Jean Piaget, born 1896, was a Swiss psychologist well known for his work on child development. He placed great importance on the education of children. Declaring that "only education is capable of saving our societies from possible collapse, whether violent or gradual."
Piaget was in fact the first psychologist to make a systematic study of cognitive development. His theory of cognitive development justifies how a child constructs a mental model of the world. He disagreed with the idea that intelligence was a fixed trait. Piaget considered cognitive development as a process which occurs due to maturity and interaction with the environment.
According to Piaget, children are born with a very basic mental structure (genetically inherited and evolved) on which all subsequent learning and knowledge are based. His theory of cognitive development suggests that children move through four different stages of mental development. His theory focuses not only on understanding how children acquire knowledge but also on understanding the nature of intelligence.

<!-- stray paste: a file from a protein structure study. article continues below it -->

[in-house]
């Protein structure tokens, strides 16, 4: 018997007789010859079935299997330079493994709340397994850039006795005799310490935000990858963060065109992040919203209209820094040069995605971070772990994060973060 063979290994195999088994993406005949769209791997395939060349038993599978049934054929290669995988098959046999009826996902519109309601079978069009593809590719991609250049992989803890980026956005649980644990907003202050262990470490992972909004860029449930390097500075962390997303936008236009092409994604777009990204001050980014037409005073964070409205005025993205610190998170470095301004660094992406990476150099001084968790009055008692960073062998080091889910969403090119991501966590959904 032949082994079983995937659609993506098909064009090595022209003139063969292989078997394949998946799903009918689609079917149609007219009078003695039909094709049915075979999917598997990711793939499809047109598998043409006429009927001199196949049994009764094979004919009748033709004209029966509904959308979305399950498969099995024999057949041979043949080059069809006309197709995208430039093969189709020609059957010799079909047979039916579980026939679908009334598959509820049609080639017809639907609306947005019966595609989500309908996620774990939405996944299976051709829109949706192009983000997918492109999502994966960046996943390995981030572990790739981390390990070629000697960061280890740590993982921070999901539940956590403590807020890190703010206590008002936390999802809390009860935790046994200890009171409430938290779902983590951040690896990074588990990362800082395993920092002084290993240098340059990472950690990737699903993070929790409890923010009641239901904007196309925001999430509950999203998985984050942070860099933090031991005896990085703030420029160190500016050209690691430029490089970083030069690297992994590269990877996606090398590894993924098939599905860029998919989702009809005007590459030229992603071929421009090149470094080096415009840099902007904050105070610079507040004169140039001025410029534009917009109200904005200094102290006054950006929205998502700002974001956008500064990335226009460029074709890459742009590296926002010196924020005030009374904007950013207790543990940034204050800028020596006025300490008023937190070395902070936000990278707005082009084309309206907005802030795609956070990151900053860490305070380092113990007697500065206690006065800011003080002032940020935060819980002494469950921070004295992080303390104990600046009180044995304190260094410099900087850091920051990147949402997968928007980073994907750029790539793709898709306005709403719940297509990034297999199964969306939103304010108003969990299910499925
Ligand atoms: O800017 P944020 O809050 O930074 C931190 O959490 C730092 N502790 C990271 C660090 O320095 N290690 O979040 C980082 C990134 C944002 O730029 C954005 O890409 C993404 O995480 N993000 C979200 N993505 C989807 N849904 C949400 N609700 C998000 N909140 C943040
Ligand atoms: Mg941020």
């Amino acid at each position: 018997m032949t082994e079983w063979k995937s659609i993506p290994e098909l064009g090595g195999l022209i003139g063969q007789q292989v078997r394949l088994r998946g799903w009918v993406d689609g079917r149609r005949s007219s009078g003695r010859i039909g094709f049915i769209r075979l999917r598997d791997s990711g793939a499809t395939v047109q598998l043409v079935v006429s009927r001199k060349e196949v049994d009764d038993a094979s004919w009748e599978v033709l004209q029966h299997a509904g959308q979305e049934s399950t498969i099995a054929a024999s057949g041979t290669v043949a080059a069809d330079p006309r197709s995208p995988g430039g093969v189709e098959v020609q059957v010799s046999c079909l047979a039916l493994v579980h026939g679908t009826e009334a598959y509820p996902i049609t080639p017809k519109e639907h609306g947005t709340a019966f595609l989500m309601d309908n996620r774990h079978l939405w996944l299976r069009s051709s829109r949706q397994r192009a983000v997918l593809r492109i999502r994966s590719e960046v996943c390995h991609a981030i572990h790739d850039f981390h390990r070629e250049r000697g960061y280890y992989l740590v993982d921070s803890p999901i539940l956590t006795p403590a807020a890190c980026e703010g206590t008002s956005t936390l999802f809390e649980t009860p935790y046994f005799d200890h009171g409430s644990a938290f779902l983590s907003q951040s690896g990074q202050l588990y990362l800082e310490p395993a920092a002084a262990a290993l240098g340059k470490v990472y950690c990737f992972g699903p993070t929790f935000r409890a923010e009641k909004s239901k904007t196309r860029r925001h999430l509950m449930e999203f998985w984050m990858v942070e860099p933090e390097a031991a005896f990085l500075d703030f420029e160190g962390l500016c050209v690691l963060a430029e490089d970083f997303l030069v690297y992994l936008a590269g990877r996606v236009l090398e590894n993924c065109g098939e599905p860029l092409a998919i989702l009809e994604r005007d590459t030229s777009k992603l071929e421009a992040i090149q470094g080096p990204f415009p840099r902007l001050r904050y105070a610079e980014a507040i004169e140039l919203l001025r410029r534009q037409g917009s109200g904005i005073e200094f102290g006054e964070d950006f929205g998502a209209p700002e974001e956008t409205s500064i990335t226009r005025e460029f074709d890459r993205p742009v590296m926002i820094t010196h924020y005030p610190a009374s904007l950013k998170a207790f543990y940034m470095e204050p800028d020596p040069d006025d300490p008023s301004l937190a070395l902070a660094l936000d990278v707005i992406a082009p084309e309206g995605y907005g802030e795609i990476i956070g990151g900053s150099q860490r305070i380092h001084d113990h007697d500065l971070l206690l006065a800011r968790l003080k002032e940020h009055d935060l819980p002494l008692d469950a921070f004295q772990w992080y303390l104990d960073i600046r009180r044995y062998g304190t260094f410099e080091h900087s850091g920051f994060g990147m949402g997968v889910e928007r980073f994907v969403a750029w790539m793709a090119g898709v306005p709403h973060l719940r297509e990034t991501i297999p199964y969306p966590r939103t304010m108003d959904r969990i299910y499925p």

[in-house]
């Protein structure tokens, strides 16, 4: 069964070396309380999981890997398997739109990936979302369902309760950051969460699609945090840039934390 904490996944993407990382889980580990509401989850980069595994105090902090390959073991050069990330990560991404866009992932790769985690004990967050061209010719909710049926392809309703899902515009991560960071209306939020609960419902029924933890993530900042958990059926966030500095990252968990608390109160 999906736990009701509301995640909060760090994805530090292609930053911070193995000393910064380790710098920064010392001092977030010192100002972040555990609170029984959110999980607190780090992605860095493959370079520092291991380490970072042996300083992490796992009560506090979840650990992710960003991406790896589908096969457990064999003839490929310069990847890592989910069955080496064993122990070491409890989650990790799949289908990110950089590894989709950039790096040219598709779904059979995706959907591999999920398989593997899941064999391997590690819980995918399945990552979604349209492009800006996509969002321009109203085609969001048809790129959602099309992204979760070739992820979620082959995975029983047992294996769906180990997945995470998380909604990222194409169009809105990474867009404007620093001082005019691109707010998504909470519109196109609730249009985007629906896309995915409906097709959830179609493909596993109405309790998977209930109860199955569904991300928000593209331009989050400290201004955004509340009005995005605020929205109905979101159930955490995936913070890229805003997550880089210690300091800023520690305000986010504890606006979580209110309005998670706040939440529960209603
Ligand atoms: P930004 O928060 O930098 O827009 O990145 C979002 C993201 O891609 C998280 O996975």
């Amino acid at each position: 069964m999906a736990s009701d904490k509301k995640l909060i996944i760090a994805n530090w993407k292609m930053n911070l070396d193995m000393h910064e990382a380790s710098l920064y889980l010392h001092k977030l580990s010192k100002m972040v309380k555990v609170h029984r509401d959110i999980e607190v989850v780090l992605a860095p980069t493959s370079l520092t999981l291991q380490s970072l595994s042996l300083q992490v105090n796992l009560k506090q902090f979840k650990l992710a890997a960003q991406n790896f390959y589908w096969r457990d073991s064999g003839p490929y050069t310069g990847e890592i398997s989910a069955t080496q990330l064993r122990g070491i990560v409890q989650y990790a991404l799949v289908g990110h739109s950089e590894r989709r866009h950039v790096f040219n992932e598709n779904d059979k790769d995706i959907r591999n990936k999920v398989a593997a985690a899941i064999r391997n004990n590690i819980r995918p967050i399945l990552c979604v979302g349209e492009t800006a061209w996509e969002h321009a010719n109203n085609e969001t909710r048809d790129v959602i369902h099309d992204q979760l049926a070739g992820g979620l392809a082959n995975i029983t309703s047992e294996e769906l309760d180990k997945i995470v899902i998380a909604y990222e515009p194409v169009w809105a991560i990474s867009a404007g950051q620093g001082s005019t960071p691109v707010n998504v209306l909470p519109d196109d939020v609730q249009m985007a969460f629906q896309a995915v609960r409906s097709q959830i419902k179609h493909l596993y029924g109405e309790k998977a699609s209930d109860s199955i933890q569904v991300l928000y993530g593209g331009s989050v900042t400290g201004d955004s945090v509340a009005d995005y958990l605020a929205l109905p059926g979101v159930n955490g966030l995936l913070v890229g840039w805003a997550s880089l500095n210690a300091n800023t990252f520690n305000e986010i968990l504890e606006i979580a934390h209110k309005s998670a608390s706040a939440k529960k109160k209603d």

Piaget's stages of cognitive development are:
Sensorimotor stage: birth to 2 years
Preoperational stage: ages 2 to 7
Concrete operational stage: ages 7 to 11
Formal operational stage: ages 12 and up
The theory has had a major impact on the theory and practice of education. It has helped to create a view where the focus of attention is on the idea of developmentally appropriate education. This refers to an education with environments, curriculum, materials and instruction that are consistent with student's physical and cognitive abilities as well as their social and emotional needs.
In a Piagetian classroom, children are encouraged to discover themselves through spontaneous interaction with the environment, rather than the presentation of ready-made knowledge. This is similar to how we use the online interactive classroom at Sherpa.
Before Piaget’s work, the common assumption in psychology was that children are merely less competent thinkers than adults. He displayed that young children think in amazingly different ways compared to adults.